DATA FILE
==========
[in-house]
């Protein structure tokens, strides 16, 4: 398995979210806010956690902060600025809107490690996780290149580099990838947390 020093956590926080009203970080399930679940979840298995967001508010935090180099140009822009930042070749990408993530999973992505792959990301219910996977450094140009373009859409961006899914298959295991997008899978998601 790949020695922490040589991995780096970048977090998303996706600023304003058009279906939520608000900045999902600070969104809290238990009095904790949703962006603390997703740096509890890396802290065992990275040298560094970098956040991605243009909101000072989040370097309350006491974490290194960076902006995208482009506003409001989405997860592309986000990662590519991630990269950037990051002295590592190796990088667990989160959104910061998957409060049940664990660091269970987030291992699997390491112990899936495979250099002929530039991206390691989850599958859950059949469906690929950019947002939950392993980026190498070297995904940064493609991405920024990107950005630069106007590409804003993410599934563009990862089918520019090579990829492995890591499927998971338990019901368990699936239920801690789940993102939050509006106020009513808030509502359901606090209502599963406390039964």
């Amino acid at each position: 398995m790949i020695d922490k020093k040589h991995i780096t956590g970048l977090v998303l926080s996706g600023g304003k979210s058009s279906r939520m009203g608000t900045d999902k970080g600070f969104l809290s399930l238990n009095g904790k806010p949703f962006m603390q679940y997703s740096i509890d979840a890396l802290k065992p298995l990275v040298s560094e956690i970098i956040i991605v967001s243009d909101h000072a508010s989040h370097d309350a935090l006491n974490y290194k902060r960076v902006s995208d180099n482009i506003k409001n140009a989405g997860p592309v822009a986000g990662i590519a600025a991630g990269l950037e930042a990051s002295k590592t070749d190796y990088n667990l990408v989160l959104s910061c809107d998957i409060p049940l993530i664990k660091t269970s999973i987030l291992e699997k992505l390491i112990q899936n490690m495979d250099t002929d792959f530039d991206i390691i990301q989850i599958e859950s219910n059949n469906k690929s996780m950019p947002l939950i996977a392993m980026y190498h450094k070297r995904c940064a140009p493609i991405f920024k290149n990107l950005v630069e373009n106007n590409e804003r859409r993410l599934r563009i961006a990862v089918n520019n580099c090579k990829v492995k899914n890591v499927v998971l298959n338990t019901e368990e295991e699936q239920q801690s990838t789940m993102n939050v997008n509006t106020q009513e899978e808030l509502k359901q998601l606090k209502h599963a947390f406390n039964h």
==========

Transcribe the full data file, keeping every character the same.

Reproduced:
[in-house]
């Protein structure tokens, strides 16, 4: 398995979210806010956690902060600025809107490690996780290149580099990838947390 020093956590926080009203970080399930679940979840298995967001508010935090180099140009822009930042070749990408993530999973992505792959990301219910996977450094140009373009859409961006899914298959295991997008899978998601 790949020695922490040589991995780096970048977090998303996706600023304003058009279906939520608000900045999902600070969104809290238990009095904790949703962006603390997703740096509890890396802290065992990275040298560094970098956040991605243009909101000072989040370097309350006491974490290194960076902006995208482009506003409001989405997860592309986000990662590519991630990269950037990051002295590592190796990088667990989160959104910061998957409060049940664990660091269970987030291992699997390491112990899936495979250099002929530039991206390691989850599958859950059949469906690929950019947002939950392993980026190498070297995904940064493609991405920024990107950005630069106007590409804003993410599934563009990862089918520019090579990829492995890591499927998971338990019901368990699936239920801690789940993102939050509006106020009513808030509502359901606090209502599963406390039964």
């Amino acid at each position: 398995m790949i020695d922490k020093k040589h991995i780096t956590g970048l977090v998303l926080s996706g600023g304003k979210s058009s279906r939520m009203g608000t900045d999902k970080g600070f969104l809290s399930l238990n009095g904790k806010p949703f962006m603390q679940y997703s740096i509890d979840a890396l802290k065992p298995l990275v040298s560094e956690i970098i956040i991605v967001s243009d909101h000072a508010s989040h370097d309350a935090l006491n974490y290194k902060r960076v902006s995208d180099n482009i506003k409001n140009a989405g997860p592309v822009a986000g990662i590519a600025a991630g990269l950037e930042a990051s002295k590592t070749d190796y990088n667990l990408v989160l959104s910061c809107d998957i409060p049940l993530i664990k660091t269970s999973i987030l291992e699997k992505l390491i112990q899936n490690m495979d250099t002929d792959f530039d991206i390691i990301q989850i599958e859950s219910n059949n469906k690929s996780m950019p947002l939950i996977a392993m980026y190498h450094k070297r995904c940064a140009p493609i991405f920024k290149n990107l950005v630069e373009n106007n590409e804003r859409r993410l599934r563009i961006a990862v089918n520019n580099c090579k990829v492995k899914n890591v499927v998971l298959n338990t019901e368990e295991e699936q239920q801690s990838t789940m993102n939050v997008n509006t106020q009513e899978e808030l509502k359901q998601l606090k209502h599963a947390f406390n039964h």